doctrine which runs through it; including under that name the only efficacious and sufficient moral doctrine, that which is founded upon a knowledge of God, his attributes, and his will, with a sense of the direct, personal, and responsible relation of man to him. Accordingly the most frequent subjects of the prophet are the laws of God; his supreme dominion, and his universal providence, the majesty of his nature, his spiritual being, and his holiness; together with the obligations of obedience to Him, in the particular duties of an inward faith and worship; and of justice and mercy to man; the whole of these duties enforced by explicit sanctions of reward and punishment. These original principles of piety and morals overspread the pages of the book of prophecy. They are brought forward, they are inculcated from first to last. They are often the subject where nothing future is in question they are constantly interwoven with the predictions; they are either the very thing propounded, or connected with it; and all the way they are impressed with a distinctness and energy of instruction which shew it was none of the secondary ends of the prophet's mission to be this teacher of righteousness; insomuch that, if we except the Gospel itself, there can no where be shewn, certainly not in the works or systems of pagan wisdom, so much of decisive and luminous information, concerning the unity, providence, mercy, and moral government of God, and man's duty founded upon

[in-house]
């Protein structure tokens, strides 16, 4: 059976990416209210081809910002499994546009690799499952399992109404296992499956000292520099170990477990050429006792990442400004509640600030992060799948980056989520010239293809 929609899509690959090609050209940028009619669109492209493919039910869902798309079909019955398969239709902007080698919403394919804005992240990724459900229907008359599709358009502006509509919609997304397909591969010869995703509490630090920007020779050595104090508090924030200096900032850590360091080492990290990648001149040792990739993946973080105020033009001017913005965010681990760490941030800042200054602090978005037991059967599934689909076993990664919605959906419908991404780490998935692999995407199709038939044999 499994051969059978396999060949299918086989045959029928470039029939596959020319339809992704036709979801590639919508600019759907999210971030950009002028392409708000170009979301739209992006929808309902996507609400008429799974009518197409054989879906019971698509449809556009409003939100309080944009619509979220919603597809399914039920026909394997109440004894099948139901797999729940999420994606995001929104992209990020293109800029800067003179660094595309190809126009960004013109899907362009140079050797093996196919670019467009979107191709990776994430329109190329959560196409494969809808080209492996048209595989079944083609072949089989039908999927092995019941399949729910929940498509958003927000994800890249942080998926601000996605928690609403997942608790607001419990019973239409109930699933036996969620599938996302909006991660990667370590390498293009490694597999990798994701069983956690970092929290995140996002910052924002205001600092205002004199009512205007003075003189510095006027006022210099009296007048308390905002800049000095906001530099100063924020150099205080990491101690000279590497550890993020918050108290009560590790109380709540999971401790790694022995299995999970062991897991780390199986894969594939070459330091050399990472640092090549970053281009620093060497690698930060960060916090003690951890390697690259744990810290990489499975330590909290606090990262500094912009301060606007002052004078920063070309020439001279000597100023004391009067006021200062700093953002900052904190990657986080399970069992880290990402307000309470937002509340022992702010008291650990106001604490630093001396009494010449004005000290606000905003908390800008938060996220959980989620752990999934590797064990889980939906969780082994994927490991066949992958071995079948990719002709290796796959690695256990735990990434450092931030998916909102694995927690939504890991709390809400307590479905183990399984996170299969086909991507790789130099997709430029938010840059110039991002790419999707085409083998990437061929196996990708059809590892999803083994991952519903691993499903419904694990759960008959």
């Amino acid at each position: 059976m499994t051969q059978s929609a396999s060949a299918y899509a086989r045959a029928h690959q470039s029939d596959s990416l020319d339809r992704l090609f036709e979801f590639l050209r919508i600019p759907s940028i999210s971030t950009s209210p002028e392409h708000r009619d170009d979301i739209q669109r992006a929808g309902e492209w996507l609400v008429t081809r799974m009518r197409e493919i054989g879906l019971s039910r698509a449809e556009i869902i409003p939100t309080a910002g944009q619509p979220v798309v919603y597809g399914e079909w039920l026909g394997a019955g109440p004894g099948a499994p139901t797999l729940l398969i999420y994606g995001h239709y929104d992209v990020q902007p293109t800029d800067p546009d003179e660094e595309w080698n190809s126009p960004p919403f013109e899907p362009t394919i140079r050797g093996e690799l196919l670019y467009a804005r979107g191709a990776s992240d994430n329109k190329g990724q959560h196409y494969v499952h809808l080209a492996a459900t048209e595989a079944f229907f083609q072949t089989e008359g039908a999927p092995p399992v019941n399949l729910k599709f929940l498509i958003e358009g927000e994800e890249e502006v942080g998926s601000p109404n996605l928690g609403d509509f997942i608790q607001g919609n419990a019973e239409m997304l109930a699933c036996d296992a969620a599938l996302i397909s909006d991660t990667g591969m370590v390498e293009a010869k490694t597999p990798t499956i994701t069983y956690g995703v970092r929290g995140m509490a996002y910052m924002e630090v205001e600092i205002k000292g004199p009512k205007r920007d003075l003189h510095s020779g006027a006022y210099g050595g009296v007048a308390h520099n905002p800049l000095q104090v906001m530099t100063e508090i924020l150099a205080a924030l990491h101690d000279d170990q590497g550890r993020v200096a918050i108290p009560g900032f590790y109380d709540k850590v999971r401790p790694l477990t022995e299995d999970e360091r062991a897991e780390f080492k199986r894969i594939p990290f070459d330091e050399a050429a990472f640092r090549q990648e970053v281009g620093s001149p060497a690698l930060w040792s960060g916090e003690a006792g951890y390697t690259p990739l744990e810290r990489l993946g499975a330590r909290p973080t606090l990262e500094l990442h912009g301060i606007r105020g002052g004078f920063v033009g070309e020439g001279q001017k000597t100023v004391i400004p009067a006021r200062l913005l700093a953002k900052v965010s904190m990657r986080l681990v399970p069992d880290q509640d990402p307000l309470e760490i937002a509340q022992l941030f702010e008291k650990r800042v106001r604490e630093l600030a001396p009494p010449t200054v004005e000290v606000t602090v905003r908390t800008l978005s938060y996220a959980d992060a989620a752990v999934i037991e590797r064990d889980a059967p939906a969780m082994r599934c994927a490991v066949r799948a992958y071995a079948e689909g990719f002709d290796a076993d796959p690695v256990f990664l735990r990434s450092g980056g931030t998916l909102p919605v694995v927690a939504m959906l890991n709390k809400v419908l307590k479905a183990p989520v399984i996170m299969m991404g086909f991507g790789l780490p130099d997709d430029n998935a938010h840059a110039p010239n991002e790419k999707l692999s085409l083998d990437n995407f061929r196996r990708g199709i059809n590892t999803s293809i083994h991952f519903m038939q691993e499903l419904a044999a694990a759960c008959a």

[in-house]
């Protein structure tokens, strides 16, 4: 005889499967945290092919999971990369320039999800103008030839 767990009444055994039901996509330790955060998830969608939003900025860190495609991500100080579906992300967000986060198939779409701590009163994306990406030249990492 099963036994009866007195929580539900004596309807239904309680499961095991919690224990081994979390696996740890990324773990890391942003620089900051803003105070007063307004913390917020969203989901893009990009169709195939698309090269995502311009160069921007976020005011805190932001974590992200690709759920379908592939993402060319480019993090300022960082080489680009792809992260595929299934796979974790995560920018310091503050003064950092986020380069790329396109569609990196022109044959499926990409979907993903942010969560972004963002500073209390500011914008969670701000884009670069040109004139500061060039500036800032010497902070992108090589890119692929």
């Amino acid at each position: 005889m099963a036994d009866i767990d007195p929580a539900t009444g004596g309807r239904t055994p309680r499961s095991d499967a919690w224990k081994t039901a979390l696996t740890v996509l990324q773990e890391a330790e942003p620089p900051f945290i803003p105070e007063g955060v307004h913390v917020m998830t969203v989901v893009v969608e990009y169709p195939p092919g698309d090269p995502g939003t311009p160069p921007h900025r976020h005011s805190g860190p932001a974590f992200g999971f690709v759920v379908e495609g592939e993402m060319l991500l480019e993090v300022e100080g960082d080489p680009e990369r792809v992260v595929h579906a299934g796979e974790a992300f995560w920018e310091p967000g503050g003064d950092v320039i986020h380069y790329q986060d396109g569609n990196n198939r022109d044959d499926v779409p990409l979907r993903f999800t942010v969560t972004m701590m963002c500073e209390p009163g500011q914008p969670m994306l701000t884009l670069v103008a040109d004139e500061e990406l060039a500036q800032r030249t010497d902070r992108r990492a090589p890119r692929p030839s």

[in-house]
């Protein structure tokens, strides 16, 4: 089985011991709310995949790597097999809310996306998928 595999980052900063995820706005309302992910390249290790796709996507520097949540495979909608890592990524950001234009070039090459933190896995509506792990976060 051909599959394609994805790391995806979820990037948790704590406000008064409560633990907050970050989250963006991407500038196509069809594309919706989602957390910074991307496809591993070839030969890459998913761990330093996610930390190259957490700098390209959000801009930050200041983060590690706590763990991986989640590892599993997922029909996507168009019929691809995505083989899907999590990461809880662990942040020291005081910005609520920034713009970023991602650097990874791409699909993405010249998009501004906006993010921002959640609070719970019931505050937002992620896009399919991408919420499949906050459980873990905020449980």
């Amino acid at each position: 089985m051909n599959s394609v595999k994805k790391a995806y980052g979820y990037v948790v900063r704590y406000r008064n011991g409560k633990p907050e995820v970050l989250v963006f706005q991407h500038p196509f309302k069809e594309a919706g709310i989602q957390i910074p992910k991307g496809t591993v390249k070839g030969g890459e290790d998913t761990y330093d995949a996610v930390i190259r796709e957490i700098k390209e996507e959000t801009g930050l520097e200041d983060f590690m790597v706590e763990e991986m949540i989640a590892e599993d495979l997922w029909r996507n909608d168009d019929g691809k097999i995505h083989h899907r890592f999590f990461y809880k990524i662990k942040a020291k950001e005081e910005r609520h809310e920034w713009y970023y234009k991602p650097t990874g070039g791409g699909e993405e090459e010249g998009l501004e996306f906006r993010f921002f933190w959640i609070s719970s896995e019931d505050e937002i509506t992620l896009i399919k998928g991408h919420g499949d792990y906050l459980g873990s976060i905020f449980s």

his will, as is to be gathered from the prophetic volume.